Human Rights Watch alleges atrocities by rebels in Syria

BEIRUT — Gruesome video footage purportedly showing a Syrian rebel commander mutilating the corpse of a dead soldier while shouting sectarian insults has drawn condemnation from Human Rights Watch and focused renewed attention on battlefield atrocities in Syria.
A statement by the New York-based rights group cites a video circulating widely on the Internet that appears to show the insurgent leader using a knife to cut out the heart and liver from the corpse and then putting the heart in his mouth.
“I swear to God, soldiers of Bashar, you dogs — we will eat your heart and livers!” the commander declares while brandishing the organs, directing his macabre message to Syrian President Bashar Assad. “Oh my heroes of Baba Amr, you slaughter the Alawites and take their hearts out to eat them!”
He is referring to the Alawite Muslim sect, a minority in Syria whose members include Mr. Assad and many of his top security personnel. Most Syrian rebels are members of Syria’s Sunni Muslim majority.
The chilling video appears to be further dramatic evidence of how Syria’s more than two-year civil war may be disintegrating into a sectarian bloodbath, marked by revenge killings along religious lines, and highlights complications in Western efforts to assist fractured opposition military groups.
Human Rights Watch said the man in the video appeared to be a rebel figure known as Abu Sakkar, of the Farouq Brigade, which arose out of fierce fighting last year in the city of Homs’ Baba Amr district. The same brigade had been implicated last month in “indiscriminate shelling” of several Lebanese Shiite villages in the northern Bekaa Valley, just across the border from Syria, Human Rights Watch said.
The brigade is one of scores of rebel factions in Syria that answer to no central command. A Farouq Brigade spokesman said the man in the video has no relation to the group.
The human rights group repeated its call for the U.N. Security Council to refer the Syria situation to the International Criminal Court for possible prosecutions of war criminals on both sides. “One important way to stop Syria’s daily horrors, from beheadings to mutilations to executions, is to strip all sides from their sense of impunity,” said Nadim Houry, the organization’s Middle East deputy director.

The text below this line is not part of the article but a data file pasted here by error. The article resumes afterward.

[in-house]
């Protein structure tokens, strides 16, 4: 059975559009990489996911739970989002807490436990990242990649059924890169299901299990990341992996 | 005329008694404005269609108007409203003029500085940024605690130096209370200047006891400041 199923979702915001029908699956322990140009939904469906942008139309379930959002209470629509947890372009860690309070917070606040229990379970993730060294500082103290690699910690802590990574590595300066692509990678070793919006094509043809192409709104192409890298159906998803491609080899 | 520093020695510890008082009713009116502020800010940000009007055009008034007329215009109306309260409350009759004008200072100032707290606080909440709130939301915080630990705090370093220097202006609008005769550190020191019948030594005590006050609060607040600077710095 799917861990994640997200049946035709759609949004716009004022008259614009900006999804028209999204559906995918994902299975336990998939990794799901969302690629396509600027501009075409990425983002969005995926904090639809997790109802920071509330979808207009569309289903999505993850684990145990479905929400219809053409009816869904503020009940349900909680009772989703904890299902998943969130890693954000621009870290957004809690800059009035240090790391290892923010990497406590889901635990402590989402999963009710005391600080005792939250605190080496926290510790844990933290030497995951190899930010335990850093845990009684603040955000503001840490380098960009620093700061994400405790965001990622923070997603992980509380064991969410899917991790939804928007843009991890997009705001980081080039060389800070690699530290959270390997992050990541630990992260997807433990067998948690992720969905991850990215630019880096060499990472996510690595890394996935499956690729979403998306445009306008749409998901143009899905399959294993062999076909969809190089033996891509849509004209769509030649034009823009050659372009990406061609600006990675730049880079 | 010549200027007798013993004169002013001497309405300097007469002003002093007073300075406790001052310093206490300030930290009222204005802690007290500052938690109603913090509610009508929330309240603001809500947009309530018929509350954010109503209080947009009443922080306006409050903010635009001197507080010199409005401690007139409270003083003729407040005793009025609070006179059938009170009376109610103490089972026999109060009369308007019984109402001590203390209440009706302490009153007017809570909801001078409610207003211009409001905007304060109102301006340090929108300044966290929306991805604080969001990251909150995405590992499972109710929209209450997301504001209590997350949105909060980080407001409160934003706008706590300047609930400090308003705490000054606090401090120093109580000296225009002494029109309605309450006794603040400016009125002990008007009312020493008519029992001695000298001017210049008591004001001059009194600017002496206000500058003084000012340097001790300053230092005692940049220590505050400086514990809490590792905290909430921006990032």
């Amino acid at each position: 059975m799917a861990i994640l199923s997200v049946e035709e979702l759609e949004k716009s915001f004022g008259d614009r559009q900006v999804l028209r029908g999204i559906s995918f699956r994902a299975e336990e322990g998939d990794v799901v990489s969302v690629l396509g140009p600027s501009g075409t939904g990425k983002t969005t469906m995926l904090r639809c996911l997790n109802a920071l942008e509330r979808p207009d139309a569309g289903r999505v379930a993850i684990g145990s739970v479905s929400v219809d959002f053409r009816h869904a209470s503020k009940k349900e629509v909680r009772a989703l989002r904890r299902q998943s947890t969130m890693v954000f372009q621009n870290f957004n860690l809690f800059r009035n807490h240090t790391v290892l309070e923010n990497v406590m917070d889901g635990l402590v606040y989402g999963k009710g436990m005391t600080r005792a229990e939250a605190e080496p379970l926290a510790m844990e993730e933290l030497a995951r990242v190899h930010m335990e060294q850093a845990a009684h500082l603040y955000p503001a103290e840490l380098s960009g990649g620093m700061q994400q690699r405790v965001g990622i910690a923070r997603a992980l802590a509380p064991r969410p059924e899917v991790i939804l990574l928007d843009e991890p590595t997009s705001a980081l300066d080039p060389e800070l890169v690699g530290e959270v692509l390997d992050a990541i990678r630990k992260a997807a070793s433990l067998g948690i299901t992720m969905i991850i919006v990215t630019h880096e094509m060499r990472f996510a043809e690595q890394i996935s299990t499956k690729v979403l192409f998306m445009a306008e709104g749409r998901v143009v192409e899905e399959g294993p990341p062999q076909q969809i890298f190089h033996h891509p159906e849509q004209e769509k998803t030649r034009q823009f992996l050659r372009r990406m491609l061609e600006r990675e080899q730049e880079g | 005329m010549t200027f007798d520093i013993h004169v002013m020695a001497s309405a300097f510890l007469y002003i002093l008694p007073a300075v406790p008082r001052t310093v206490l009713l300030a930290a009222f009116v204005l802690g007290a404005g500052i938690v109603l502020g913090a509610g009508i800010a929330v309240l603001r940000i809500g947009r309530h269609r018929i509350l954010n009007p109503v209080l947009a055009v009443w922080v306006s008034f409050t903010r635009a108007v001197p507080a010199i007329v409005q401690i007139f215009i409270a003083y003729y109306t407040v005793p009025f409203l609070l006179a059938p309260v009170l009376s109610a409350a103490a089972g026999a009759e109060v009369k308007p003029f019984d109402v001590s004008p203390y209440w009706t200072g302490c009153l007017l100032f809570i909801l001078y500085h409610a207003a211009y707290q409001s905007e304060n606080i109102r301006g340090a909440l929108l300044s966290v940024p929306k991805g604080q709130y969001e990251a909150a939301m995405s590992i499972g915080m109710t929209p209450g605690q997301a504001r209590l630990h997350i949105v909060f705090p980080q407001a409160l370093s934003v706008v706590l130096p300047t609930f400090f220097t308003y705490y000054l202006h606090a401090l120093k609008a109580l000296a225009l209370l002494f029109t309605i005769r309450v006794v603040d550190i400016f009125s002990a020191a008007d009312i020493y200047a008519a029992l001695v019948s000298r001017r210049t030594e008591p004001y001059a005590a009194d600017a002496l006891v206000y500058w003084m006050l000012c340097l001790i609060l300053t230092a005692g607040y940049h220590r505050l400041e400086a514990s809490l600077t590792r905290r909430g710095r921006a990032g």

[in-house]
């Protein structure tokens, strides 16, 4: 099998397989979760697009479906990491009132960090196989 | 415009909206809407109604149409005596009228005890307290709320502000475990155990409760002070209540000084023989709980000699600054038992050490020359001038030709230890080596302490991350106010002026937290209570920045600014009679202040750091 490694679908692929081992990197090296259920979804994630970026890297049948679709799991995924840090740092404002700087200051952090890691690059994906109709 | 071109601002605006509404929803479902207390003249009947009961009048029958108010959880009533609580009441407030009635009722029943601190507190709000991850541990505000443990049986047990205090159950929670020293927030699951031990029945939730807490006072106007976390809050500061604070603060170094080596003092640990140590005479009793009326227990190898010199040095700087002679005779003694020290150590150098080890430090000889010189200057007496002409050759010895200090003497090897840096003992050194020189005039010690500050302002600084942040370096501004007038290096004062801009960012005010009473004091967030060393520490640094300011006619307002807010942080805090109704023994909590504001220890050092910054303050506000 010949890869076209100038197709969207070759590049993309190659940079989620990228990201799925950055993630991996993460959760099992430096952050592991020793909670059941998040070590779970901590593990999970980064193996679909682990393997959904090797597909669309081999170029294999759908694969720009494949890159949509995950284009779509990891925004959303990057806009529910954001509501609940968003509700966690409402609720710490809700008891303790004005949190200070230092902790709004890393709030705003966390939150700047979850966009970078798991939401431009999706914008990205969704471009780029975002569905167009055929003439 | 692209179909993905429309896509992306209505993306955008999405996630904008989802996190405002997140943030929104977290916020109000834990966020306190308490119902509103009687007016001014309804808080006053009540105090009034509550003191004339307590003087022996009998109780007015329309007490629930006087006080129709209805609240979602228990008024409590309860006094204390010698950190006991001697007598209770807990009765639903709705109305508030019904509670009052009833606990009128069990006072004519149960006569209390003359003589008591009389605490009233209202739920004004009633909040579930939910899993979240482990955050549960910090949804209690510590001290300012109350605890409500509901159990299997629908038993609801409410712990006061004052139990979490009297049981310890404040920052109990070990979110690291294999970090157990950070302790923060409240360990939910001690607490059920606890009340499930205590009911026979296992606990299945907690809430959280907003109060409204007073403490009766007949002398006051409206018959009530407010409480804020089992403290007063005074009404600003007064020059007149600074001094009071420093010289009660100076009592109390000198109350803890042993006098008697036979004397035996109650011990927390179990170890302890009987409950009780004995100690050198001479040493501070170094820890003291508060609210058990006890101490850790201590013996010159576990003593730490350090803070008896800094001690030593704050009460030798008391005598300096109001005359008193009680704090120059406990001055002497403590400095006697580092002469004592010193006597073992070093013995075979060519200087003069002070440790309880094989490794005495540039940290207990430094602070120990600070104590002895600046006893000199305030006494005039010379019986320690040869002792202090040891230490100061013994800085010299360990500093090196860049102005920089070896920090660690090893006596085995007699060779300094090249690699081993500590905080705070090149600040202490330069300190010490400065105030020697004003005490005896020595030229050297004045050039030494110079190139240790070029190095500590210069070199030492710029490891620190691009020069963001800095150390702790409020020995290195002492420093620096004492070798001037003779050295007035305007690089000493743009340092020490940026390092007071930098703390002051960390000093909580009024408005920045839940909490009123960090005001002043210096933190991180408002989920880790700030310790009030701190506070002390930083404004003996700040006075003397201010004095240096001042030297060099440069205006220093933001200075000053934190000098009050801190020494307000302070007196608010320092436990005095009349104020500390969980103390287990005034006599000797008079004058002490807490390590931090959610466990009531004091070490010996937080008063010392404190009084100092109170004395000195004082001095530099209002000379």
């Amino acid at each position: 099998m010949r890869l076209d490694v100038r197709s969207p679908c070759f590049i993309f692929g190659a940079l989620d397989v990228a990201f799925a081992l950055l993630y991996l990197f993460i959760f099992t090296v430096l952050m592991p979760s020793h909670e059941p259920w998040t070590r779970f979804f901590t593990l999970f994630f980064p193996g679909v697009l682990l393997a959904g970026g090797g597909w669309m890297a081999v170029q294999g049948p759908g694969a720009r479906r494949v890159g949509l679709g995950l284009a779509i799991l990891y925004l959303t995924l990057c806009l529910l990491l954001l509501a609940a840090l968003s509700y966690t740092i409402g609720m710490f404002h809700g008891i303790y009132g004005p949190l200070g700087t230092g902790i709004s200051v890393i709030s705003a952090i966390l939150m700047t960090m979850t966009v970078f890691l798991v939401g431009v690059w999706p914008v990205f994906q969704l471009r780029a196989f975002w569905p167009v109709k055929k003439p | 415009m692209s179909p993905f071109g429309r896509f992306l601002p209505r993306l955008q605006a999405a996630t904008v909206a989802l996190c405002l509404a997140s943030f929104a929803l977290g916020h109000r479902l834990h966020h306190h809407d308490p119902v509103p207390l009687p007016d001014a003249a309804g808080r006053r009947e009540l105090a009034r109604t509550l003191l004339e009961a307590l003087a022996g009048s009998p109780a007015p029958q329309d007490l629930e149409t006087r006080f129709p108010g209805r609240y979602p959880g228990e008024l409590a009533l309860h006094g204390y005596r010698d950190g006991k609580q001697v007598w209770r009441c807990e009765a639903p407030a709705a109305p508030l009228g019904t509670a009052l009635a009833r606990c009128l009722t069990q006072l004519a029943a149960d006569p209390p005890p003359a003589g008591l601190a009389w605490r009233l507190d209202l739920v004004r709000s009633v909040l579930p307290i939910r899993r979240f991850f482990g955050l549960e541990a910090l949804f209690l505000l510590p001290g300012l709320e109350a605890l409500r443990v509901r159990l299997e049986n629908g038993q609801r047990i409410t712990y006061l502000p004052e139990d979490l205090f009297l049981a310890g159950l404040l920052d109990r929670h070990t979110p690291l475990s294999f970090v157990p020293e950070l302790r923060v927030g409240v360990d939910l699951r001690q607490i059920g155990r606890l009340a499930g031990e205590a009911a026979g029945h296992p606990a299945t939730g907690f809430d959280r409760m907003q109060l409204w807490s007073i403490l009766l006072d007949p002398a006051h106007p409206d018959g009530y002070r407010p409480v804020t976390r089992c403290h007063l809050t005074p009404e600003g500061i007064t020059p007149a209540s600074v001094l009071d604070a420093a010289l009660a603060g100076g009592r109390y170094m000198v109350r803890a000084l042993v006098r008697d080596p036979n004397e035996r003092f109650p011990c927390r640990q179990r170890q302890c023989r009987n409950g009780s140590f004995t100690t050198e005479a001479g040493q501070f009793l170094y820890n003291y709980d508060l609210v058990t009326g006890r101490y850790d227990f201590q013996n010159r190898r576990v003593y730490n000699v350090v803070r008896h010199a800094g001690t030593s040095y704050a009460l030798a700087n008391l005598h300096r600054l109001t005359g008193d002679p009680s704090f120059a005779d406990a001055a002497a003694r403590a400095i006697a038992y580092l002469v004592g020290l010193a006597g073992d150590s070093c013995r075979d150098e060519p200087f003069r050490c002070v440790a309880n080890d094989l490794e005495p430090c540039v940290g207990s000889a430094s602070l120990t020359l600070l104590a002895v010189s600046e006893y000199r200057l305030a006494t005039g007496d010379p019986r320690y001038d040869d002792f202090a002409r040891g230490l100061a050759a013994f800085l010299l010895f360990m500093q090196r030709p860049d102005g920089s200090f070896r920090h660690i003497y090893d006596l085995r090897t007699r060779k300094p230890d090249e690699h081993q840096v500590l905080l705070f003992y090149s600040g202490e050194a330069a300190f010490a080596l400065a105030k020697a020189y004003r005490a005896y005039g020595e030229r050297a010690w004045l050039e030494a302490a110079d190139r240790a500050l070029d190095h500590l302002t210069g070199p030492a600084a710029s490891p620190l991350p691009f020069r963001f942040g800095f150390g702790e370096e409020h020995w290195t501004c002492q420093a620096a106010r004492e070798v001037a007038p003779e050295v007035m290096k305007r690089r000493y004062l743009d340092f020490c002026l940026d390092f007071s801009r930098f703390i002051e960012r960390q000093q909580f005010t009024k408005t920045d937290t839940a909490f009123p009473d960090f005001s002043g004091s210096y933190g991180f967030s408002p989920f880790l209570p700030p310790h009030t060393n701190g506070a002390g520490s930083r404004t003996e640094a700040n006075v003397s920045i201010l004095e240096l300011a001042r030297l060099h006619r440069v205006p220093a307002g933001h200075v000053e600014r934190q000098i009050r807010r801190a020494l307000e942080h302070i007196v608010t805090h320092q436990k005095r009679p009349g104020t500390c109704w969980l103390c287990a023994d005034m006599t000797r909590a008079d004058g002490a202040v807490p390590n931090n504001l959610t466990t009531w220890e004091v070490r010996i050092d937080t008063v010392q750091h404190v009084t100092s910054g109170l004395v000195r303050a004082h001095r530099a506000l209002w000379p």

In an interview with Time Magazine, Brig. Gen. Salim Idriss, who heads the U.S.-backed Syrian Military Council, a rebel umbrella group, said he hadn’t seen the video, but added that any rebel fighters engaging in such atrocities would be punished. “Look, it is very clear that these kinds of behaviors, this cutting of bodies, is not allowed,” he said.
The Syrian Opposition Coalition said it condemns the “horrific and inhumane act,” which it said contradicts the values and principles of the Free Syrian Army, or FSA. “The FSA is a national army above all, formed to defend civilians and deliver the Syrian people from the mentality of revenge and crime. It completely rejects the ill-treatment of the wounded and the disfigurement of the dead,” the group said in a statement. It vowed to investigate and said as well that if the video is confirmed as genuine, the perpetrator will face justice.
Human Rights Watch said the rebels lacked proper accountability measures. “It is not enough for Syria’s opposition to condemn such behavior or blame it on violence by the government,” Mr. Houry said. “The opposition forces need to act firmly to stop such abuses.”
The video surfaces as Western nations seek to bolster support for fighters on the ground. British Prime Minister David Cameron announced Monday during a Washington visit that his government would double military support to rebels; the Obama administration in February announced its first cautious foray into providing direct nonmilitary aid to opposition forces.

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